Katy Clark, MP for North Ayrshire & Arran, was one of just 43 members of the UK Parliament to vote against British forces joining attacks against the terrorist organisation ‘Islamic State’ in Iraq.
The Labour Party’s position last Friday (September 26) in the House of Commons was to support a Tory-Lib Dem Government motion endorsing UK involvement in ongoing airstrikes by American forces. However, Katy Clark broke with her party-line and voted against military action. All five MPs from the Scottish National Party also opposed the UK Government motion.
Explaining why she opposed UK airstrikes, Ms Clark told the3towns.today, “I have been horrified by the brutal actions of ISIS [Islamic State], but I do not believe that UK air strikes will improve the situation. They will, however, increase the risk of terrorist bombings in the UK and are likely to act as a recruiting-sergeant for the fundamentalists.
“These air strikes lack United Nations backing and are not part of a coherent strategy. The military action agreed by Parliament last Friday is open-ended with little, if any, consideration given to an exit strategy. The overall plan is unclear and the Government’s past record does not inspire confidence that they understand the implications of what they are doing. Only last year they were unsuccessful in trying to persuade Parliament to take military action in Syria, which would have been likely to strengthen the very forces they are now taking action against.”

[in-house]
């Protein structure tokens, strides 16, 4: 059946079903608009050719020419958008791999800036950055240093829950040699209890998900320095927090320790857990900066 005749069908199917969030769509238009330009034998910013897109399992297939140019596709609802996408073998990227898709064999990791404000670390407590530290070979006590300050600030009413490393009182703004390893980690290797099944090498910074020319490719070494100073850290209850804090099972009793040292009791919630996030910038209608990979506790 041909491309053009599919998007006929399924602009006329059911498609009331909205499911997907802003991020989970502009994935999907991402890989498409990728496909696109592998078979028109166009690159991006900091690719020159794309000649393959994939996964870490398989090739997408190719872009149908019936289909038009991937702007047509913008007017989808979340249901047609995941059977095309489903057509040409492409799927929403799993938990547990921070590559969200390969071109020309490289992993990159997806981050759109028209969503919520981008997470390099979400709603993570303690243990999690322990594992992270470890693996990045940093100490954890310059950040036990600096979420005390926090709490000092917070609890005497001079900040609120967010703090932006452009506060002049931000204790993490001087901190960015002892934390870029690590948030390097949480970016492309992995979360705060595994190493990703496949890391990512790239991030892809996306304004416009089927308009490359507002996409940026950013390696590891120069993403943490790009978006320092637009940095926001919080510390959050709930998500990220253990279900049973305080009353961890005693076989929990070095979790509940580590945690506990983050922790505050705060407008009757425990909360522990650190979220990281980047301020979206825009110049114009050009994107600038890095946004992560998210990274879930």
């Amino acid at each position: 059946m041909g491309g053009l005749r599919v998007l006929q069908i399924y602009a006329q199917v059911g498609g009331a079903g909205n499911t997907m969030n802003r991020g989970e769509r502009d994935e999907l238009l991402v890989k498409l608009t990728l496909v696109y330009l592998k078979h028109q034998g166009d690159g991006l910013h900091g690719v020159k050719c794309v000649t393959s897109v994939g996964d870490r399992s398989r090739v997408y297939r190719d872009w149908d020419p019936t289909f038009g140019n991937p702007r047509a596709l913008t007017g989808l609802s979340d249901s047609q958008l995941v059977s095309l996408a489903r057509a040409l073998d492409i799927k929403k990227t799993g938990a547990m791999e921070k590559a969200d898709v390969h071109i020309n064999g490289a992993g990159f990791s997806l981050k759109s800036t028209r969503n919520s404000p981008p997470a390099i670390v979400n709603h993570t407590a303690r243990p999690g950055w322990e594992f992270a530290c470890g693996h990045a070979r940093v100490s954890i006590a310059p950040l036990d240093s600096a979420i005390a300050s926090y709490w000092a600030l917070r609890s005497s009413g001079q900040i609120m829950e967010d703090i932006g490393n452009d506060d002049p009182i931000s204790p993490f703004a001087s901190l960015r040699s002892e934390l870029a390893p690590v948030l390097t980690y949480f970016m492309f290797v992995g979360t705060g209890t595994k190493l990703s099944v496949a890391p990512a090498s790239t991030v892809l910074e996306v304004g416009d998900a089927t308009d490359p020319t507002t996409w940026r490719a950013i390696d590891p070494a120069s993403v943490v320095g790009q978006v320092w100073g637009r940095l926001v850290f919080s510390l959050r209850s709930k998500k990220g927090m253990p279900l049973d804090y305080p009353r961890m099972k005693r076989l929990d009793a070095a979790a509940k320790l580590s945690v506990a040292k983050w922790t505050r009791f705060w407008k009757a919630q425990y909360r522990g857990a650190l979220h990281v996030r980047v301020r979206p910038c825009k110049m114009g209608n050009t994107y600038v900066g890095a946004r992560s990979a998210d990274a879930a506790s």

Ms Clark who is on the left of the Labour Party said, “There is no question that the brutality ISIS has shown is horrifying. The conduct of our allies in this initiative is also terrible. The sectarian approach of the Iraqi Government against the Sunni population has been a major factor in creating this problem and needs to be addressed.
“The Saudi Arabian regime has a poor track record in relation to human rights but also to ISIS. Saudi Arabia has the military might to make any air strikes yet is failing to, despite the fact that military action would be best carried out by regional powers which have the military strength to do so. Most importantly, there needs to be a political strategy that addresses all these issues, which are of course complex and difficult but the UK taking part in air strikes will not resolve them and indeed may simply make the situation worse.”